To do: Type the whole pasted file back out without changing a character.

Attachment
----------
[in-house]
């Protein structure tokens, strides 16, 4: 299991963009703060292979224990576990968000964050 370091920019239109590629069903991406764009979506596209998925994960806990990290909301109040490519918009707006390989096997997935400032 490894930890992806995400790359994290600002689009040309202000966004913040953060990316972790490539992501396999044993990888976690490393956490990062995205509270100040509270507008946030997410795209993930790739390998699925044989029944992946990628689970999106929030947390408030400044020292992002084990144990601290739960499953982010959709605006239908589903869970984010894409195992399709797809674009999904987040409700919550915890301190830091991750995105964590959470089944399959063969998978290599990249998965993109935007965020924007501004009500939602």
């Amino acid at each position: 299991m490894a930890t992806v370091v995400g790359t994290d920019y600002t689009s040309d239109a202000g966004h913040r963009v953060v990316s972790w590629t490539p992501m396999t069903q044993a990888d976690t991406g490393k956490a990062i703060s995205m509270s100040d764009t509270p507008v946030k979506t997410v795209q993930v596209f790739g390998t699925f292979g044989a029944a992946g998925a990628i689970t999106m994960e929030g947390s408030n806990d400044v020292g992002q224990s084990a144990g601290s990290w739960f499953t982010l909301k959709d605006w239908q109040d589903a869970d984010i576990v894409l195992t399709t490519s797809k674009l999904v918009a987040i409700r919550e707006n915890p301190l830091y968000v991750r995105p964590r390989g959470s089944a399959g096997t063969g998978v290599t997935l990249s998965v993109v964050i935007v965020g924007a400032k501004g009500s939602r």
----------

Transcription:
[in-house]
């Protein structure tokens, strides 16, 4: 299991963009703060292979224990576990968000964050 370091920019239109590629069903991406764009979506596209998925994960806990990290909301109040490519918009707006390989096997997935400032 490894930890992806995400790359994290600002689009040309202000966004913040953060990316972790490539992501396999044993990888976690490393956490990062995205509270100040509270507008946030997410795209993930790739390998699925044989029944992946990628689970999106929030947390408030400044020292992002084990144990601290739960499953982010959709605006239908589903869970984010894409195992399709797809674009999904987040409700919550915890301190830091991750995105964590959470089944399959063969998978290599990249998965993109935007965020924007501004009500939602």
């Amino acid at each position: 299991m490894a930890t992806v370091v995400g790359t994290d920019y600002t689009s040309d239109a202000g966004h913040r963009v953060v990316s972790w590629t490539p992501m396999t069903q044993a990888d976690t991406g490393k956490a990062i703060s995205m509270s100040d764009t509270p507008v946030k979506t997410v795209q993930v596209f790739g390998t699925f292979g044989a029944a992946g998925a990628i689970t999106m994960e929030g947390s408030n806990d400044v020292g992002q224990s084990a144990g601290s990290w739960f499953t982010l909301k959709d605006w239908q109040d589903a869970d984010i576990v894409l195992t399709t490519s797809k674009l999904v918009a987040i409700r919550e707006n915890p301190l830091y968000v991750r995105p964590r390989g959470s089944a399959g096997t063969g998978v290599t997935l990249s998965v993109v964050i935007v965020g924007a400032k501004g009500s939602r």